At a meeting on September 11, the California Public Utilities Commission (CPUC) was expected to take up the so-called "settlement" by which ratepayers of Southern California Edison and San Diego Gas & Electric were to cough up $3.3 billion over the failure of the San Onofre nuclear plant, now shuttered.
The so-called compromise was made among the Utility Reform Network (TURN — a self-professed reform organization), the CPUC's Office of Ratepayer Advocates, and the two utilities. Opponents say San Onofre's failure was a result of management blunders, and shareholders — not ratepayers — should have to shell out the money.
But today (August 29), the commission gave hope to opponents of the giveaway. Instead of considering the so-called settlement on September 11, the commission will take up San Onofre-related issues that date back to initial discussions on the 2012 shutdown of the plant.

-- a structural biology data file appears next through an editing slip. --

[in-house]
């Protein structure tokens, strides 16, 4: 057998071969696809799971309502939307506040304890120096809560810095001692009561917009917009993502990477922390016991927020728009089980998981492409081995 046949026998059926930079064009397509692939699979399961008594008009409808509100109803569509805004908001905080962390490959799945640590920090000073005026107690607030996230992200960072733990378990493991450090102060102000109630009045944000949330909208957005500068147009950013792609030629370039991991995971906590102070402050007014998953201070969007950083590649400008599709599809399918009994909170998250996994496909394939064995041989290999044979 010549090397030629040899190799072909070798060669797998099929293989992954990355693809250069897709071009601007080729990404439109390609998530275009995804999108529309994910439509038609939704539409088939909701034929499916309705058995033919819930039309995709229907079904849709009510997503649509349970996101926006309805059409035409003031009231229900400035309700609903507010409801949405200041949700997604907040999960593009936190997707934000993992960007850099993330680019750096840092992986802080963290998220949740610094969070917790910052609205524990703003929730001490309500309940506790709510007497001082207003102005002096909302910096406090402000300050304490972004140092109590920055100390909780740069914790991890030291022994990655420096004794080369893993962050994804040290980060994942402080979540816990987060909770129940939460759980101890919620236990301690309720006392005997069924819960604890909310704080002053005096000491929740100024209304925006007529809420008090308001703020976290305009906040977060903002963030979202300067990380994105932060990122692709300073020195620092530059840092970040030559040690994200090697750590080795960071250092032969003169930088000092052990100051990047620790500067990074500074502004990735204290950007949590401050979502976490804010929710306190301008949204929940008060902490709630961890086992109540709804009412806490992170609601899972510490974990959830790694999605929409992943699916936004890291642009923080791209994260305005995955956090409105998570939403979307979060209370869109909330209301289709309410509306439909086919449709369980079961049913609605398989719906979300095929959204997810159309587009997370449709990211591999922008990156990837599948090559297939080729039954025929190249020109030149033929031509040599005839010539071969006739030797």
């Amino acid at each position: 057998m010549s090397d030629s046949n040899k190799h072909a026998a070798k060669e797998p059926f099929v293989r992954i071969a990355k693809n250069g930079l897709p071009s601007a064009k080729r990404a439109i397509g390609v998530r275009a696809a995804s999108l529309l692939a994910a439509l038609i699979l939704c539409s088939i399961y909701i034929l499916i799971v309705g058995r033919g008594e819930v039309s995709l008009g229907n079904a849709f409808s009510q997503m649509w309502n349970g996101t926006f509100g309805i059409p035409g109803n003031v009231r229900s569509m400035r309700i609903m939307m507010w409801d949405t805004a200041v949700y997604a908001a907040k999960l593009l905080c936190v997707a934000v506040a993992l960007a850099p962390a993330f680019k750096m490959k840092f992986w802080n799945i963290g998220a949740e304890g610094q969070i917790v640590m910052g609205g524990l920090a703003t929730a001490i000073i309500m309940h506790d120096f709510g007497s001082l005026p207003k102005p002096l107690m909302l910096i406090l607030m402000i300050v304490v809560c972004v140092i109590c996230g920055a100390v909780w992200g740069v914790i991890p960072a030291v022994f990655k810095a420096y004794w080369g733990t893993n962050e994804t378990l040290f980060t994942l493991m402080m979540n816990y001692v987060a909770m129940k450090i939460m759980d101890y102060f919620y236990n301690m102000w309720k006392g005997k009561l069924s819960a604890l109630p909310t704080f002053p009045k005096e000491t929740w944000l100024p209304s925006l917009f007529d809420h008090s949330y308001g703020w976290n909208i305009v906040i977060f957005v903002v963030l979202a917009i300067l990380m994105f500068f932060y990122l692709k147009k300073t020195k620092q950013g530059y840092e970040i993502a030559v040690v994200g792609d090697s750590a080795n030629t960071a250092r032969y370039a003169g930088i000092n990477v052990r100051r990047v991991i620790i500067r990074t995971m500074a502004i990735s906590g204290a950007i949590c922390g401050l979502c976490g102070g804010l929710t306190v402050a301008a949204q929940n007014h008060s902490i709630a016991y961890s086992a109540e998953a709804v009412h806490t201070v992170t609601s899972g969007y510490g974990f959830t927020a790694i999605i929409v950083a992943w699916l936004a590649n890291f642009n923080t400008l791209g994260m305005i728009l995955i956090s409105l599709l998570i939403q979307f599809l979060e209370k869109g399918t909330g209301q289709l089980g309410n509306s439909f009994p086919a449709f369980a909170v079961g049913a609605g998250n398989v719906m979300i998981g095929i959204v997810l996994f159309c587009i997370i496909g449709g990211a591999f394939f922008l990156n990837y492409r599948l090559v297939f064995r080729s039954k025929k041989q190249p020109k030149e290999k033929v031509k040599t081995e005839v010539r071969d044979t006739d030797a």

The CPUC, the most Byzantine of public bodies, normally obfuscates its moves with statements written in their own argot. Nonetheless, two San Diegans that have been fighting the $3.3 billion gift to the utilities — Ray Lutz of Citizens Oversight Projects and attorney Mike Aguirre — are hopeful. "The CPUC may be getting cold feet about the $3.3 billion nuclear bailout," says Lutz.
Today's announcement "is inconsistent with proceeding with the $3.3 billion settlement," says Aguirre. The subject that the CPUC will consider on September 11 would have been eliminated by the $3.3 billion settlement, he notes.